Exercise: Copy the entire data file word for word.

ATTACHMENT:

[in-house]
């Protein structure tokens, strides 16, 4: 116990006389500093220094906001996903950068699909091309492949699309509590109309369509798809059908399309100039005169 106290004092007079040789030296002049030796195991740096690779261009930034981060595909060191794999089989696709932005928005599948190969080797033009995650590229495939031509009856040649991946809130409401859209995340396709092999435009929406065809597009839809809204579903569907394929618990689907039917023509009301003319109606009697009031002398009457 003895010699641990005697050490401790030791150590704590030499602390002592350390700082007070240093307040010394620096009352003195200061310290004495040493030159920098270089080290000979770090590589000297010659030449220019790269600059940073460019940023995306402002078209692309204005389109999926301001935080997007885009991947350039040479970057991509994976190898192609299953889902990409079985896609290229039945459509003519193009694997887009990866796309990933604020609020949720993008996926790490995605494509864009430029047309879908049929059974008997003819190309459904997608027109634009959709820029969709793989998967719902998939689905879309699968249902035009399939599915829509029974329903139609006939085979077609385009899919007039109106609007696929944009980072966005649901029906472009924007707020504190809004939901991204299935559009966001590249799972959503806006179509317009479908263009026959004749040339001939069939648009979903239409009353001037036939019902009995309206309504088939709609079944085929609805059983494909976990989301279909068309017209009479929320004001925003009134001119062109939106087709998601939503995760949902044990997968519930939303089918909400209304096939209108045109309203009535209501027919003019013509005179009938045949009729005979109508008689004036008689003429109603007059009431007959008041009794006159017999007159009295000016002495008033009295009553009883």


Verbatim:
[in-house]
């Protein structure tokens, strides 16, 4: 116990006389500093220094906001996903950068699909091309492949699309509590109309369509798809059908399309100039005169 106290004092007079040789030296002049030796195991740096690779261009930034981060595909060191794999089989696709932005928005599948190969080797033009995650590229495939031509009856040649991946809130409401859209995340396709092999435009929406065809597009839809809204579903569907394929618990689907039917023509009301003319109606009697009031002398009457 003895010699641990005697050490401790030791150590704590030499602390002592350390700082007070240093307040010394620096009352003195200061310290004495040493030159920098270089080290000979770090590589000297010659030449220019790269600059940073460019940023995306402002078209692309204005389109999926301001935080997007885009991947350039040479970057991509994976190898192609299953889902990409079985896609290229039945459509003519193009694997887009990866796309990933604020609020949720993008996926790490995605494509864009430029047309879908049929059974008997003819190309459904997608027109634009959709820029969709793989998967719902998939689905879309699968249902035009399939599915829509029974329903139609006939085979077609385009899919007039109106609007696929944009980072966005649901029906472009924007707020504190809004939901991204299935559009966001590249799972959503806006179509317009479908263009026959004749040339001939069939648009979903239409009353001037036939019902009995309206309504088939709609079944085929609805059983494909976990989301279909068309017209009479929320004001925003009134001119062109939106087709998601939503995760949902044990997968519930939303089918909400209304096939209108045109309203009535209501027919003019013509005179009938045949009729005979109508008689004036008689003429109603007059009431007959008041009794006159017999007159009295000016002495008033009295009553009883």